What you need to know:
- Between January 2020 to December 2020, 5,009 cases were reported through SGBV toll-free helpline.
- The crisis has drawn the attention of former PM Raila Odinga, who has called for urgent measures to stop SGBV
In just 48 hours, between April 17 and April 18, four girls in three different counties were defiled. In all these cases, the perpetrators are a village man, a father and a police officer.
On April 17, a father reportedly swallowed a condom he was using to defile his 11-year-old daughter in Kismayo, Embu County after he was caught in the act.
The next day, a man is said to have defiled two girls aged 17 and two at their home in Mwingi, Kitui County. He then poisoned them, leading to the death of the younger one.
On the same day, another 16-year-old girl was reportedly defiled by a police officer attached to Sigomere police station in Ugunja, Siaya County.
And last week on Tuesday, a Mr Franklin Munyao was arrested on suspicion of killing his girlfriend. He is said to have stayed with her body in his rental house at Kambi Moto village in Ruiru, Kiambu County, till his apprehension.
His arrest followed that of Evans Karani, who confessed to have murdered his estranged girlfriend Catherine Nyokabi on April 14 in Juja, Kiambu County.
Painfully so, the list could go on and on. From the consistent string of defilements and femicides, it is evidential that sexual and gender based violence (SGBV) is resoundingly prevalent in Kenyan homes and communities.
Too many lives being lost
In a Twitter post last Tuesday, Mr Odinga expressed concern over the piling cases of intimate partner murders.
“Too many lives are being lost on an almost daily basis going by media reports,” he said.
He said the killings cannot be normalised, calling for urgent measures to stop any incidents of SGBV.
“This scourge must come to an end. The abnormality of these murders cannot become the normal. No! If you cannot reconcile, then leave and let live. We need an urgent candid discussion on #GenderBasedViolence as a nation,” he noted.
In a press conference last Thursday, Ministry of Public Service and Gender Cabinet Secretary Margaret Kobia said SBGV is a complex issue whose preventive solution could come through a collective action.
“(The) government cannot win the fight single-handedly. All sections of our society have an important role to play, whether big or small, in preventing (S) GBV, and save the society,” she said.
Data from the ministry indicates that between January 2019 to December 2019, a total of 1,411 cases were reported through the national SGBV toll-free helpline 1195.
Defilement and rape
In the similar period last year, the numbers increased almost fourfold to 5,009. And in the first quarter of this year, 286 of them have been recorded, with Nairobi, Kakamega, Kisumu, Nakuru and Kiambu counties reporting the highest prevalence.
In her earlier statement on April 20, Prof Kobia identified physical assault, psychological torture, defilement and rape as the leading forms of SGBV.
“The Covid-19 pandemic containment measures have increased the vulnerability of women and girls owing to confinement at home with their abusers; with nowhere to run to for safety,” she said.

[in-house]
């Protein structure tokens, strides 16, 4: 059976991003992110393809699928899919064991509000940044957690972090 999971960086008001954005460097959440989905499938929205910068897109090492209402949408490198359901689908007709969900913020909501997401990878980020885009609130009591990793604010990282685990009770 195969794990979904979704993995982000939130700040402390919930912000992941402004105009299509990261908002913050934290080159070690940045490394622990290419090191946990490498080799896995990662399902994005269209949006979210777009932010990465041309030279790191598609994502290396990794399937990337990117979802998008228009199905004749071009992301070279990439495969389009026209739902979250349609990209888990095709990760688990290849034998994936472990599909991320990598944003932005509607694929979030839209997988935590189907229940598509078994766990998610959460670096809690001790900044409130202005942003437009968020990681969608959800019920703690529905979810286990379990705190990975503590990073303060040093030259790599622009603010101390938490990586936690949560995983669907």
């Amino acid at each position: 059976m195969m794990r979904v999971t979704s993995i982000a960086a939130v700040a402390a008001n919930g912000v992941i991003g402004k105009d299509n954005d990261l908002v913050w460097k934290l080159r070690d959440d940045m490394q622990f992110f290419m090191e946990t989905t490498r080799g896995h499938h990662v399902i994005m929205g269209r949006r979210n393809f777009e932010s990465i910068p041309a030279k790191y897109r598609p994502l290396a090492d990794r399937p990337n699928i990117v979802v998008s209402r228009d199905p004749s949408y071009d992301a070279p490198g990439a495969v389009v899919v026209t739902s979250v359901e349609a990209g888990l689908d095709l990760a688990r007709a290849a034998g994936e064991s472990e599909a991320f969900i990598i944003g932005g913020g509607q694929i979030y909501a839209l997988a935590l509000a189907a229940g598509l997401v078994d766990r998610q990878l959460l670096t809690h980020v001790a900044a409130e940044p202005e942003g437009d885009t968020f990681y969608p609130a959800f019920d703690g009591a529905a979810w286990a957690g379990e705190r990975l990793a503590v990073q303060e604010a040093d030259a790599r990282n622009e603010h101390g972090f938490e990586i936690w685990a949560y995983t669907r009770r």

She added: “There is increased intimate partner violence, girls staying home from school are vulnerable to many forms of abuse including defilement and female genital mutilation.”
She said the government through the inter-agency programme is utilising the Sh200 million anti-SGBV package to effortlessly tackle the problem.
The programme is run by an inter-agency committee led by her ministry and constituting of five other ministries- Interior, Education, ICT, Health and Labour. It also includes representatives from the counties, development partners, and other non-State actors.
She said in addition to a safe house established by Makueni County, other rescue centres have been established in West Pokot, Bungoma, Vihiga, Meru and Migori counties with funding from the National Government Affirmative Action Fund.
Kitui Governor Charity Ngilu last week also called for a national conversation on the crisis to pave way for urgent measures to end the vice.
“I wish to condemn, in the strongest terms, the increase in senseless killings of women all over the country. These women who are being killed are in the prime of their life, with young children to look after. This is a national crisis, which must be addressed by all leaders. As national and county governments, we must not let these murders happen under our watch," said Ms Ngilu.
The governor added she is aware there are many other cases of women who have been murdered in villages and towns but the cases go unreported.
“Of great concern is the fact that the perpetrators are still walking free and probably killing other women. I am calling on all leaders to raise their voices against this dangerous culture , which is slowly taking root in our country,” the governor said.
Further, civil society organisations have complemented the State’s efforts in running other shelters.
There are at least 36 privately owned shelters in Kenya spread across 14 counties according to the National Shelters Network.
They are located in Nairobi, Kajiado, Mombasa, Kiambu, Nyeri, Samburu and Meru counties. Others are in Laikipia, Machakos, Murang’a, Makueni, Kisumu, Kwale and Nakuru counties.
Additional reporting by Kamau Maichuhie